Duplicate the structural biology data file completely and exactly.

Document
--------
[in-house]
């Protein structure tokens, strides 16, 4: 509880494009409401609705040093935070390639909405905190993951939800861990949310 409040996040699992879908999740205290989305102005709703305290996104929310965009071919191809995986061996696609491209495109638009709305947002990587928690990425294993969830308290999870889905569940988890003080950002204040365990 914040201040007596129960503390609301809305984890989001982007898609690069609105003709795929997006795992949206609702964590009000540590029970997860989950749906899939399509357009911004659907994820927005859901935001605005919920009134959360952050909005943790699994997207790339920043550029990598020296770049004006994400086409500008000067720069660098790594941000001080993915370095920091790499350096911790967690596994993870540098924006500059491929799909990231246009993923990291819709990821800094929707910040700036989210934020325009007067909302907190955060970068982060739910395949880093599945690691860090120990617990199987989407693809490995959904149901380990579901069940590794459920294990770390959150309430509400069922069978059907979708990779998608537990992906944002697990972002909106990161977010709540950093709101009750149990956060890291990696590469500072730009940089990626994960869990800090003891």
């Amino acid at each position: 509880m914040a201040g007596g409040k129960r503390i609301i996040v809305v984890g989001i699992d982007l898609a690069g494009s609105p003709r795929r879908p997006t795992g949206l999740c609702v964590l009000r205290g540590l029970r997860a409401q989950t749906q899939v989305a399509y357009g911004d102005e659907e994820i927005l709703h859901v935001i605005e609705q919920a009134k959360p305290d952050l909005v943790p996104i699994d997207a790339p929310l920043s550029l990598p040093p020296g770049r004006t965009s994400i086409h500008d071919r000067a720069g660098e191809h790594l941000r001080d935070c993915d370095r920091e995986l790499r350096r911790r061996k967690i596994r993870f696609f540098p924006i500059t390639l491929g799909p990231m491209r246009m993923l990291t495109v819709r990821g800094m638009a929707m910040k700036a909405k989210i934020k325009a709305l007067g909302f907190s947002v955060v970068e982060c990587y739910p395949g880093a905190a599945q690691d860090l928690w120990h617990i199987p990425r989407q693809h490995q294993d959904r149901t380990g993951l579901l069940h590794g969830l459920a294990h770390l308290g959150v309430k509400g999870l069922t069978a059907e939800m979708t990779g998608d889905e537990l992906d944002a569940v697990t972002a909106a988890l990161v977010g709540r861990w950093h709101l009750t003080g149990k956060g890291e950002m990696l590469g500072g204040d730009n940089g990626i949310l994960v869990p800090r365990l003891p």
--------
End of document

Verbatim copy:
[in-house]
């Protein structure tokens, strides 16, 4: 509880494009409401609705040093935070390639909405905190993951939800861990949310 409040996040699992879908999740205290989305102005709703305290996104929310965009071919191809995986061996696609491209495109638009709305947002990587928690990425294993969830308290999870889905569940988890003080950002204040365990 914040201040007596129960503390609301809305984890989001982007898609690069609105003709795929997006795992949206609702964590009000540590029970997860989950749906899939399509357009911004659907994820927005859901935001605005919920009134959360952050909005943790699994997207790339920043550029990598020296770049004006994400086409500008000067720069660098790594941000001080993915370095920091790499350096911790967690596994993870540098924006500059491929799909990231246009993923990291819709990821800094929707910040700036989210934020325009007067909302907190955060970068982060739910395949880093599945690691860090120990617990199987989407693809490995959904149901380990579901069940590794459920294990770390959150309430509400069922069978059907979708990779998608537990992906944002697990972002909106990161977010709540950093709101009750149990956060890291990696590469500072730009940089990626994960869990800090003891």
């Amino acid at each position: 509880m914040a201040g007596g409040k129960r503390i609301i996040v809305v984890g989001i699992d982007l898609a690069g494009s609105p003709r795929r879908p997006t795992g949206l999740c609702v964590l009000r205290g540590l029970r997860a409401q989950t749906q899939v989305a399509y357009g911004d102005e659907e994820i927005l709703h859901v935001i605005e609705q919920a009134k959360p305290d952050l909005v943790p996104i699994d997207a790339p929310l920043s550029l990598p040093p020296g770049r004006t965009s994400i086409h500008d071919r000067a720069g660098e191809h790594l941000r001080d935070c993915d370095r920091e995986l790499r350096r911790r061996k967690i596994r993870f696609f540098p924006i500059t390639l491929g799909p990231m491209r246009m993923l990291t495109v819709r990821g800094m638009a929707m910040k700036a909405k989210i934020k325009a709305l007067g909302f907190s947002v955060v970068e982060c990587y739910p395949g880093a905190a599945q690691d860090l928690w120990h617990i199987p990425r989407q693809h490995q294993d959904r149901t380990g993951l579901l069940h590794g969830l459920a294990h770390l308290g959150v309430k509400g999870l069922t069978a059907e939800m979708t990779g998608d889905e537990l992906d944002a569940v697990t972002a909106a988890l990161v977010g709540r861990w950093h709101l009750t003080g149990k956060g890291e950002m990696l590469g500072g204040d730009n940089g990626i949310l994960v869990p800090r365990l003891p």